I’m going to use SpatiaLite and the Toronto One Address Repository to try some simple geocoding. That is, given an address, spit out the real-world map coordinates. As it happens, the way the Toronto data is structured it doesn’t really need to use any GIS functions, just some SQL queries. There are faster and better ways to code this, but I’m just showing you how to load up data and run simple queries.
SpatiaLite is my definition of magic. It’s an extension to the lovely SQLite database that allows you to work with spatial data – instead of selecting data within tables, you can select within polygons, or intersections with lines, or within a distance of a point.
I’m going to try to avoid having too many maps here, as maps are a snapshot of a particular view of a GIS at a certain time. Maps I can make; GIS is what I’m trying to learn.
So, download the data and load up SpatiaLite GUI. Here I’ve created a new database file. addresses.sqlite. I’m all ready to load the shapefile.
Shapefiles are messy things, and are definitely glaikit. Firstly, they’re a misnomer; a shapefile is really a bunch of files which need to be kept together. They’re also a really old format; the main information store is actually a dBaseIII database. They also have rather dodgy ways of handling projection metadata. For all their shortcomings, no-one’s come up with anything better that people actually use.
Projection information is important, because the world is inconveniently unflat. If you think of a projected X-Y coordinate system as a graph paper Post-It note stuck to a globe, the grid squares depend on where you’ve decided to stick the note. Also, really only the tiny flat part that’s sticking to the globe closely approximates to real-world coordinates.
Thankfully, the EPSG had a handle on all this projection information (and, likely, Post-It notes). Rather than using proprietary metadata files, they have a catalogue of numbers that exactly identify map projections. SpatiaLite uses these Spatial Reference System Identifiers (SRIDs) to keep different projections lined up.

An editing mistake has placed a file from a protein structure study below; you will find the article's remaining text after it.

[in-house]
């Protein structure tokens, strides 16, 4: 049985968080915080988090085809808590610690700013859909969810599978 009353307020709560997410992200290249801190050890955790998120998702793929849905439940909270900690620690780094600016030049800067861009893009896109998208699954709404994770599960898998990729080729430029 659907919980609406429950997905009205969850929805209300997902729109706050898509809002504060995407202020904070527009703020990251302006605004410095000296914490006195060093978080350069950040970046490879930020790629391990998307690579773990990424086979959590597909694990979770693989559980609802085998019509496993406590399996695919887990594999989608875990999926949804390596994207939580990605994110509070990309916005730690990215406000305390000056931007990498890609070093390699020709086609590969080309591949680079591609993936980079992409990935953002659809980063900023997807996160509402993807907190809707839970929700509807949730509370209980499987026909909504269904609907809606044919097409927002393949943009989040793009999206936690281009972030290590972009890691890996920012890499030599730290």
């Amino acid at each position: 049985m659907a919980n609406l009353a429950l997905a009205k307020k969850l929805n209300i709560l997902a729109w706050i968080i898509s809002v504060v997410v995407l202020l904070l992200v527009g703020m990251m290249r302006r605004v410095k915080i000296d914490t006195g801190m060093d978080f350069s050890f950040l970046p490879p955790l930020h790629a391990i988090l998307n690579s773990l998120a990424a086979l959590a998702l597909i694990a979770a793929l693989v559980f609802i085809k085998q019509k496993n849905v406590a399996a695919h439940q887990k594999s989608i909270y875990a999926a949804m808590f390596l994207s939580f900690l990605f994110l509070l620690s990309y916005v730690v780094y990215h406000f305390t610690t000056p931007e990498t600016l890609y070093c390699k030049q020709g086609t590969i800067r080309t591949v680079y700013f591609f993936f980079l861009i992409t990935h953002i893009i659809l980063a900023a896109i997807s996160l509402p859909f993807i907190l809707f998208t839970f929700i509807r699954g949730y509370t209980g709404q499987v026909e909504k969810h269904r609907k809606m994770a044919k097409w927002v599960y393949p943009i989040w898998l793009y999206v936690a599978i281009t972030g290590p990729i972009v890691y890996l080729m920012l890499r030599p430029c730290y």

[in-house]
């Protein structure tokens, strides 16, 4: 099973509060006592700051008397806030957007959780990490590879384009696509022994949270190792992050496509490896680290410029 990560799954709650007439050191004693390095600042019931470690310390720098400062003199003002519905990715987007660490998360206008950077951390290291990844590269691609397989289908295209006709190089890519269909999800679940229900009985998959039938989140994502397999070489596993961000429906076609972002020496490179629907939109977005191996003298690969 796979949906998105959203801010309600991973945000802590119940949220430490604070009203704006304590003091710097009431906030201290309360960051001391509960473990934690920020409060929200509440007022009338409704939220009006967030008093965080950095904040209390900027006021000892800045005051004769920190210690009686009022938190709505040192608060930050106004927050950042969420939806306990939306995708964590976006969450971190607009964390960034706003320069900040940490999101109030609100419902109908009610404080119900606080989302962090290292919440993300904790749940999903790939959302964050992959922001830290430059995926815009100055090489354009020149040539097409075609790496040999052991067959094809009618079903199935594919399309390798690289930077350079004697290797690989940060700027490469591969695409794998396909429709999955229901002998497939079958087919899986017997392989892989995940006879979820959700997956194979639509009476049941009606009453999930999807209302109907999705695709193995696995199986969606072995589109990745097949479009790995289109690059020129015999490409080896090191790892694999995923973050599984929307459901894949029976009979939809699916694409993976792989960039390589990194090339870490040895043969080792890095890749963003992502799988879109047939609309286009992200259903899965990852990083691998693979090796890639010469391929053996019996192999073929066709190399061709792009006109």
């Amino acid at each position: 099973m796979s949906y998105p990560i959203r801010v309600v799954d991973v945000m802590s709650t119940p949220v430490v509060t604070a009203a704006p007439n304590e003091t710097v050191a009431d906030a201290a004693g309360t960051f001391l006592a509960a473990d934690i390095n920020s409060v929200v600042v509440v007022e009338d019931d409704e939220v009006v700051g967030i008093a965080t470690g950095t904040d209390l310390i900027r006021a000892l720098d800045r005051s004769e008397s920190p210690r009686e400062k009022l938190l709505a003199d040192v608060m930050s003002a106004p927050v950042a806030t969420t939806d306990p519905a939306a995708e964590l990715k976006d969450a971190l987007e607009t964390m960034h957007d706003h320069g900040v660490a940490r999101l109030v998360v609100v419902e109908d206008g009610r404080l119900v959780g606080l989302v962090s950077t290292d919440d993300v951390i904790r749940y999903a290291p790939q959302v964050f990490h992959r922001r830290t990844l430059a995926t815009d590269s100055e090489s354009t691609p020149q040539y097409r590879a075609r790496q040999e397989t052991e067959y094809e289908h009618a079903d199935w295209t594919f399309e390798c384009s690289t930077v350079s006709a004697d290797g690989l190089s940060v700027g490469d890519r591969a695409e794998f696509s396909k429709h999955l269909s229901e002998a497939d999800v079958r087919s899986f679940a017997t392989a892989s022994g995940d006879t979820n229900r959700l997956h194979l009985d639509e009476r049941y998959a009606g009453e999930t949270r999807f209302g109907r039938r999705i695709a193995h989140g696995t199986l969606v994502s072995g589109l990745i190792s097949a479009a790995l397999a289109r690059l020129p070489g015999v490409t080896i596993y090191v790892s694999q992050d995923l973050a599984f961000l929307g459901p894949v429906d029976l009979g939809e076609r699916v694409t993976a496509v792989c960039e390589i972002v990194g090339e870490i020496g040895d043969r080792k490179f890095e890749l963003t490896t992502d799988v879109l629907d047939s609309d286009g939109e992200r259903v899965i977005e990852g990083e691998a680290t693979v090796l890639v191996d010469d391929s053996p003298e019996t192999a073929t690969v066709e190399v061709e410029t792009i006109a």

Toronto says its address data is in ‘MTM 3 Degree Zone 10, NAD27’. That’s not a SRID. You can list all the SRIDs that SpatiaLite knows with:
select * from spatial_ref_sys
which returns over 3500 results.
As we know there’s an MTM (Modified Transverse Mercator) and a 27 in the title, we can narrow things down:
select srid,ref_sys_name from spatial_ref_sys where ref_sys_name like '%MTM%' and ref_sys_name like '%27%'
The results are a bit more manageable:
|2017||NAD27(76) / MTM zone 8|
|2018||NAD27(76) / MTM zone 9|
|2019||NAD27(76) / MTM zone 10|
|2020||NAD27(76) / MTM zone 11|
|2021||NAD27(76) / MTM zone 12|
|2022||NAD27(76) / MTM zone 13|
|2023||NAD27(76) / MTM zone 14|
|2024||NAD27(76) / MTM zone 15|
|2025||NAD27(76) / MTM zone 16|
|2026||NAD27(76) / MTM zone 17|
|32081||NAD27 / MTM zone 1|
|32082||NAD27 / MTM zone 2|
|32083||NAD27 / MTM zone 3|
|32084||NAD27 / MTM zone 4|
|32085||NAD27 / MTM zone 5|
|32086||NAD27 / MTM zone 6|
So it looks like 2019 is our SRID. That last link goes to spatialreference.org, who maintain a handy guide to projections and SRIDs. (Incidentally, Open Toronto seems to use two different projections for its data – the other is ‘UTM 6 Degree Zone 17N NAD27’ with a SRID of 26717.)
So let’s load it:
This might take a while, as there are over 500,000 points in this data set.
If you want to use this data along with more complex geographic queries, add a Spatial Index by right-clicking on the Geometry table and ‘Build Spatial Index’. This will take a while again, and make the database file quite huge (128MB on my machine).
Update: there’s a much quicker way of doing this without messing with invproj in this comment.
Now we’re ready to geocode. I was at the Toronto Reference Library today, which is at 789 Yonge Street. Let’s find that location:
select easting, northing, address, lf_name, name, fcode_desc from TCL3_ADDRESS_POINT where lf_name like 'yonge%' and address=789
|313923.031||4836665.602||789||YONGE ST||Toronto Reference||Library|
(for most places, NAME and FCODE_DESC are blank.)
Ooooh … but those coordinates don’t look anything like the degrees we had yesterday. We have to convert back to unprojected decimal degrees with my old friend, proj. If we store the northing, easting and a label in a file, we can get the get the geographic coordinates with:
invproj -E -r -f "%.6f" +proj=tmerc +lat_0=0 +lon_0=-79.5 +k=0.9999 +x_0=304800 +y_0=0 +ellps=clrk66 +units=m +no_defs < file.txt
which gives us:
4836665.602000 313923.031000 -79.386869 43.671824 Library
Now that’s more like it: 43.671824°N, 79.386869°W. On a map, that’s:
Pretty close, eh?
Incidentally, I didn’t just magic up that weird invproj line. Most spatial databases use proj to convert between projections, and carry an extra column with the command line parameters. For our SRID of 2019, we can call it up with this:
select proj4text from spatial_ref_sys where srid=2019;
+proj=tmerc +lat_0=0 +lon_0=-79.5 +k=0.9999 +x_0=304800 +y_0=0 +ellps=clrk66 +units=m +no_defs
Update: there’s a much better way of invoking invproj. It understands EPSG SRIDs, so we could have done:
invproj -E -r -f "%.6f" +init=EPSG:2019 < file.txt